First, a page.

“Order, I demand order in the living room!” A gavel, the household’s only cooking device, pounded on a makeshift sound block, which would be more commonly known as “a book.”
John (Just John) and his friend Maxwell stopped whispering to each other as the proceedings began.
“Prosecuting counselor, do you have your paperwork ready?”
“Yes, your Honor,” Maxwell ventured. He just wanted to see John’s new mattress, which John had received for his recent ninth birthday. He suspected this was all a test of his manners. His mother had made him take a class about manners to build his character. Maxwell didn’t know what character in the abstract meant, but he assumed it was the same as resentment.
The Honorable Chief Justice John Roberts peered down at John and Maxwell from recliner sofa on which he sat. The boys stared down at the floor nervously. The sofa creaked; the floor wished it belonged to another owner.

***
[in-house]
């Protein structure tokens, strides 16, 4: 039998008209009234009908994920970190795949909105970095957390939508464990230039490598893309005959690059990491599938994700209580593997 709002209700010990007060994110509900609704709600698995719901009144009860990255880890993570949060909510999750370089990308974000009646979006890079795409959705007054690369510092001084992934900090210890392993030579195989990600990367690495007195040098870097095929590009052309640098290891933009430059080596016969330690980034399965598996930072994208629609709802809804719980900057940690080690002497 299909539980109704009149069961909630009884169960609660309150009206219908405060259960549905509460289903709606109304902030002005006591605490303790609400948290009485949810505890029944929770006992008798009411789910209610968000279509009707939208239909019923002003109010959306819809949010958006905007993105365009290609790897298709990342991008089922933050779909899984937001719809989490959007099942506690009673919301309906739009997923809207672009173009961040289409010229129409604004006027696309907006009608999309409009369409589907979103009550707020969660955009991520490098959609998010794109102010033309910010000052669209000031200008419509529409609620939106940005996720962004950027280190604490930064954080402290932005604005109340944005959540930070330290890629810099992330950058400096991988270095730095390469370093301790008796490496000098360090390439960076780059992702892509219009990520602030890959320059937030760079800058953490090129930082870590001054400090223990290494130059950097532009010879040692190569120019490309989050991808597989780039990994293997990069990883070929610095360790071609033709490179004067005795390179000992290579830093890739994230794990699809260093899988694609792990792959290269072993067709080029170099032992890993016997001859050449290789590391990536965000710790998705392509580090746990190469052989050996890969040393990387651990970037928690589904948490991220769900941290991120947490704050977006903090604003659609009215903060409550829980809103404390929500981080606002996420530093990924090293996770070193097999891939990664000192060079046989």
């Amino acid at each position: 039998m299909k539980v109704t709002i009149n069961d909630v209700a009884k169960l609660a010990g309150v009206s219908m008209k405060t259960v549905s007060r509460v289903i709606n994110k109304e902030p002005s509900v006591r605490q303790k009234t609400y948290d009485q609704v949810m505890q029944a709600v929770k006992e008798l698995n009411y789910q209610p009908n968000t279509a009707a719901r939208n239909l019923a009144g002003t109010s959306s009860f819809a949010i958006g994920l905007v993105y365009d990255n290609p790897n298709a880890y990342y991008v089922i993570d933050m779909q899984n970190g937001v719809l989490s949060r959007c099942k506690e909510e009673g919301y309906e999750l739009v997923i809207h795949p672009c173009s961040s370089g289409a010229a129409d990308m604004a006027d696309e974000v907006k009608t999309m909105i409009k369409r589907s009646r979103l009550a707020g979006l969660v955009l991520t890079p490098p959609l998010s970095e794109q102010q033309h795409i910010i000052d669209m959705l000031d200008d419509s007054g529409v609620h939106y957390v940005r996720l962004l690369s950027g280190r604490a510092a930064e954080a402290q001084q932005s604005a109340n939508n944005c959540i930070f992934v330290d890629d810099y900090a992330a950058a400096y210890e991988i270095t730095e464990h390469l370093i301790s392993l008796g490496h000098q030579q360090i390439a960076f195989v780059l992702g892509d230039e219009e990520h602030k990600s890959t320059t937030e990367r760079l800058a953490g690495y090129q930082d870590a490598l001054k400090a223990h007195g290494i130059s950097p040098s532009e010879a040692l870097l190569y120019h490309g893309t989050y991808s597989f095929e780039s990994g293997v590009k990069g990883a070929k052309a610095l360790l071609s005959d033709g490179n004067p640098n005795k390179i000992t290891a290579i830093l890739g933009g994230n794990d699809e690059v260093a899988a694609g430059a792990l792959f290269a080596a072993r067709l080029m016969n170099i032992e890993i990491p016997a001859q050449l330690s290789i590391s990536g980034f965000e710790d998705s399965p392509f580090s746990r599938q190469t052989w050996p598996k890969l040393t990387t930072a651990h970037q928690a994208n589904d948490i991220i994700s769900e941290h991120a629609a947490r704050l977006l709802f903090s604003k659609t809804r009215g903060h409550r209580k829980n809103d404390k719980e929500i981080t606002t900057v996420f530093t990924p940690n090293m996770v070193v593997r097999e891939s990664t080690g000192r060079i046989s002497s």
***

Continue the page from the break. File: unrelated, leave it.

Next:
“Is Maxwell Hensington your counselor, John? You know I don’t approve of him.”
“He’s my friend,” John shot back. Then, checking himself, he said, “Your honor, I think it befits the circumstances—namely the lack of young … very young attorneys—that Maxwell be my counsel.”
“Very well. And, you, defense? Do you have your paperwork ready?”
It was chaos over by Susie’s makeshift desk. Her lawyer, Maria from across the street, had not brought her briefcase. It was too heavy, and—besides—her father was using it. She wasn’t even supposed to cross the street. Like Maxwell, she was here to see Just John’s new mattress. Supposedly this one had 5% more springs. She wanted dancing lessons, but she only got math textbooks.